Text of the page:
The number of sexual assaults reported in Wisconsin dipped slightly last year. But Tami Jackson with the state Office of Justice Assistance says we shouldn’t read too much into that slight decrease. “With sexual assaults, the declining trend of reported crimes to law enforcement does not necessarily indicate a decline in the actual number of sexual assaults committed,” said Jackson. While data from OJA shows a slight decrease in the number of sexual assaults reported to law enforcement in 2009, victim service providers have been experiencing an increase in the number of sexual assault service requests.
Jacqueline Callari-Robinson, Director for Prevention and Health Care Services for the Wisconsin Coalition Against Sexual Assault said there’s a still a”tremendous amount of shame” involved in reporting a sexual assault. “The other reality is that we live in a system that will still look at a victim and evaluate what they were wearing or not wearing, where they were or where not, what they said or did not say, how they flirted or did not flirt,” Callari-Robinson noted.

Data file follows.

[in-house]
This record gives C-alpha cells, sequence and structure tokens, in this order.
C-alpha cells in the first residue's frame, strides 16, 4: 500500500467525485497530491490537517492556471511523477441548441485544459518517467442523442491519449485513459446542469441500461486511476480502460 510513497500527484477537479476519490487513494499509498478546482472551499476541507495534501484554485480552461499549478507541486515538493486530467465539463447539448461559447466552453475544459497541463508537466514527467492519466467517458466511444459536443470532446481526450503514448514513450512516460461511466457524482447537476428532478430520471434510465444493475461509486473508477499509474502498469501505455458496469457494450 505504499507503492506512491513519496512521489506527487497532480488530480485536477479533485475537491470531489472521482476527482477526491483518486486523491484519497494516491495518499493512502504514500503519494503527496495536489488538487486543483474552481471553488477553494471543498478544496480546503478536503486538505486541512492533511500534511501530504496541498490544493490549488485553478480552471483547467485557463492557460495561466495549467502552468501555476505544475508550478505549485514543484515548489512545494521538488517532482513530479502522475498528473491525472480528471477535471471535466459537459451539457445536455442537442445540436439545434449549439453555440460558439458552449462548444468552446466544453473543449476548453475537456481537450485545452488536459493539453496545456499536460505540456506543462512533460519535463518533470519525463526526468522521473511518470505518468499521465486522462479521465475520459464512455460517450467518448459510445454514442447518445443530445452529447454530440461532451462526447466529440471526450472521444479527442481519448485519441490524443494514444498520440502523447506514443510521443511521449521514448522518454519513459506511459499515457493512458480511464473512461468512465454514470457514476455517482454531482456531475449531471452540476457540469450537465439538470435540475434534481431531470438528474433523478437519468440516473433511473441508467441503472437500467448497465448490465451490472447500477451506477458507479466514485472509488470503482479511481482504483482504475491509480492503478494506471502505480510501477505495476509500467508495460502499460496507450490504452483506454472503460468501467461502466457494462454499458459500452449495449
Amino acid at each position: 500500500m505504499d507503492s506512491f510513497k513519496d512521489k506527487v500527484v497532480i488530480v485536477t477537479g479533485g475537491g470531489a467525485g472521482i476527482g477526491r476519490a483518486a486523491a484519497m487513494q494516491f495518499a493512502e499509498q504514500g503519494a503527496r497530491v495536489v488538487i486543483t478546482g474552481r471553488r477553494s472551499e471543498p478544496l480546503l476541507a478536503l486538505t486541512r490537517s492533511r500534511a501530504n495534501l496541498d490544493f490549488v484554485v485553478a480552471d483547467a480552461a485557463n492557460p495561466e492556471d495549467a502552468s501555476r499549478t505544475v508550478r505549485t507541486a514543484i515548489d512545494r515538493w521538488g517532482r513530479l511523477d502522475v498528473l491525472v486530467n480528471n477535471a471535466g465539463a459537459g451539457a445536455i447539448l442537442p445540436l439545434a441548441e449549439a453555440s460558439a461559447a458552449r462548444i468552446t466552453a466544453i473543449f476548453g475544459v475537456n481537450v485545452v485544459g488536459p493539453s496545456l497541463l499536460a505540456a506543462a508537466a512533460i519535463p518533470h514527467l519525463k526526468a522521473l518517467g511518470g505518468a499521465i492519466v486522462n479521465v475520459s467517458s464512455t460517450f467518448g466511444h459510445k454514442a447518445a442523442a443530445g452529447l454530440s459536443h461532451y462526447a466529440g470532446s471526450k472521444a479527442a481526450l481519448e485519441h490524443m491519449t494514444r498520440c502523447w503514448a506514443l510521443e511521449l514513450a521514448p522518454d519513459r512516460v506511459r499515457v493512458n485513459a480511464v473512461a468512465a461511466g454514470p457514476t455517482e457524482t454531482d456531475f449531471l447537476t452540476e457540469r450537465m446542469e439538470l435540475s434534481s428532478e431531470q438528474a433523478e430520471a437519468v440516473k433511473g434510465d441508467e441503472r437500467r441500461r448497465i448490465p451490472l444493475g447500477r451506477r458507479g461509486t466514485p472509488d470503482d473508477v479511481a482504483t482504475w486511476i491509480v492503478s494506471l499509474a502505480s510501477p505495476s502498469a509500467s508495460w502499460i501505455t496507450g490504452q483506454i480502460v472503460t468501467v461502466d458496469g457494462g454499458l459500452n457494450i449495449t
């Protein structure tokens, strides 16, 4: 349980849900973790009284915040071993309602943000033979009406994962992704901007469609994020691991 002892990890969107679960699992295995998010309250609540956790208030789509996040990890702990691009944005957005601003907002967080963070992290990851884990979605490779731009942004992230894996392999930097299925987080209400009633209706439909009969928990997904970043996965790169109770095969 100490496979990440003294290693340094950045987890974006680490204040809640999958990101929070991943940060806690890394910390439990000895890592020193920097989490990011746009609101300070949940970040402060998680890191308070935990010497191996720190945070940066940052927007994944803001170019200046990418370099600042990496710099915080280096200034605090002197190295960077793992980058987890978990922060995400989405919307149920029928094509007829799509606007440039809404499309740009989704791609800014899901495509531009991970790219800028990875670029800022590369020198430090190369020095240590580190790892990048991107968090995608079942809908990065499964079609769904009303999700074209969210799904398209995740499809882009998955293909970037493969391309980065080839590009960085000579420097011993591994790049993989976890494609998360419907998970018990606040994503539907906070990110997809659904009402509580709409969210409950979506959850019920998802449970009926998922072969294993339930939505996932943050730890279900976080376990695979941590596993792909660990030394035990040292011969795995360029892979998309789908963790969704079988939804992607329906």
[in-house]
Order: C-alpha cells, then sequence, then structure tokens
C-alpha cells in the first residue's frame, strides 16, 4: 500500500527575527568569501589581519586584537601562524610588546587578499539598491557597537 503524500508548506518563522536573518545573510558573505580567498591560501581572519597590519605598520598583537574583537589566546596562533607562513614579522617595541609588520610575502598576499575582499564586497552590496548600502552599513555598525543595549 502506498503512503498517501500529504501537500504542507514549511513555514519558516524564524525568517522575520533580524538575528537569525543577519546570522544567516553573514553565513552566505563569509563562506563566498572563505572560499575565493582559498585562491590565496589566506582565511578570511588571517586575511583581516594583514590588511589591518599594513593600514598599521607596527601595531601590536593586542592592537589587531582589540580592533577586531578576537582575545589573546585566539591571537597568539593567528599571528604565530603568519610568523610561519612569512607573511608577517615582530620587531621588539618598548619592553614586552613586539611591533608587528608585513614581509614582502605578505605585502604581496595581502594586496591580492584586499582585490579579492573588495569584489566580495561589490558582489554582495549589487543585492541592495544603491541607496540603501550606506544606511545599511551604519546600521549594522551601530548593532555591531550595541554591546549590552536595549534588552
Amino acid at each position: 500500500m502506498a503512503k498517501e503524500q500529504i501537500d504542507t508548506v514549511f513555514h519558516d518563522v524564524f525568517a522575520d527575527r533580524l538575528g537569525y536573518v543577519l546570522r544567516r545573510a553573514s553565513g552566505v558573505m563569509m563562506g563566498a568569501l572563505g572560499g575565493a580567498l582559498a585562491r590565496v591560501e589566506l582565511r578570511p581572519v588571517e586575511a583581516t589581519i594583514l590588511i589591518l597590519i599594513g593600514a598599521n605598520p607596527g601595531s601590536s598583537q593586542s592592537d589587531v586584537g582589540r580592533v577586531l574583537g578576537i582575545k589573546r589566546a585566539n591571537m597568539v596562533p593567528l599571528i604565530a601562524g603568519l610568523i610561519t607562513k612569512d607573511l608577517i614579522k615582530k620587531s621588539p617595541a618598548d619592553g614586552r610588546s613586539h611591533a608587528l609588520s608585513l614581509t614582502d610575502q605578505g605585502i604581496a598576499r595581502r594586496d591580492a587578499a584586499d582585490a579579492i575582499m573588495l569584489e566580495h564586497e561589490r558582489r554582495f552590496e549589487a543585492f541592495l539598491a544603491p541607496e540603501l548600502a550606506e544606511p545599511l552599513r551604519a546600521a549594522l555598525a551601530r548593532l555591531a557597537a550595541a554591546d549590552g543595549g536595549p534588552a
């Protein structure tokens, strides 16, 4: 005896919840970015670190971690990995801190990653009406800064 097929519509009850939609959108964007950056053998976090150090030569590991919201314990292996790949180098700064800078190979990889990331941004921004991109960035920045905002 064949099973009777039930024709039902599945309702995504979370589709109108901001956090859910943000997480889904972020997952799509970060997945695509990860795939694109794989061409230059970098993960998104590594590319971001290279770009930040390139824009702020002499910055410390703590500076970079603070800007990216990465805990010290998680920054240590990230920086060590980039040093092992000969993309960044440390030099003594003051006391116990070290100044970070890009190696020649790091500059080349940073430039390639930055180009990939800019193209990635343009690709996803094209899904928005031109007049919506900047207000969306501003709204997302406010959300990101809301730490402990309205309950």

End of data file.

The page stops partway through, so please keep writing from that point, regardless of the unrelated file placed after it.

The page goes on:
OJA’s Jackson said sexual assault remains an under reported crime in Wisconsin and nationwide. Data compiled by OJA from Sexual Assault Victim Service providers indicates about 13,400 female victims of sexual assault in Wisconsin sought victim services in 2009, while 9,200, or 69% who sought services, did not report their assaults to law enforcement. Callari-Robinson said that can often be the result of the trauma experience by the victim. In many cases, she said “a sexual assault victim doesn’t know, or doesn’t have the information, about options of care. Where they can go for care immediately, how to access that care, whether they should go to law enforcement first, whether they should go the hospital first.”
Callari-Robinson said advocacy health care services available in many communities. “Or goal is to make ensure that there are advocacy services, health care SANE (sexual assault nurse examiner) services and trained law enforcement and prosecution in every community in this state,” she said. “Once that happens, that gives clients the full option of care, which means that they get to decide what’s in their best interest. And we don’t want to make that decision for them. We want to empower victims to make that decision for themselves.”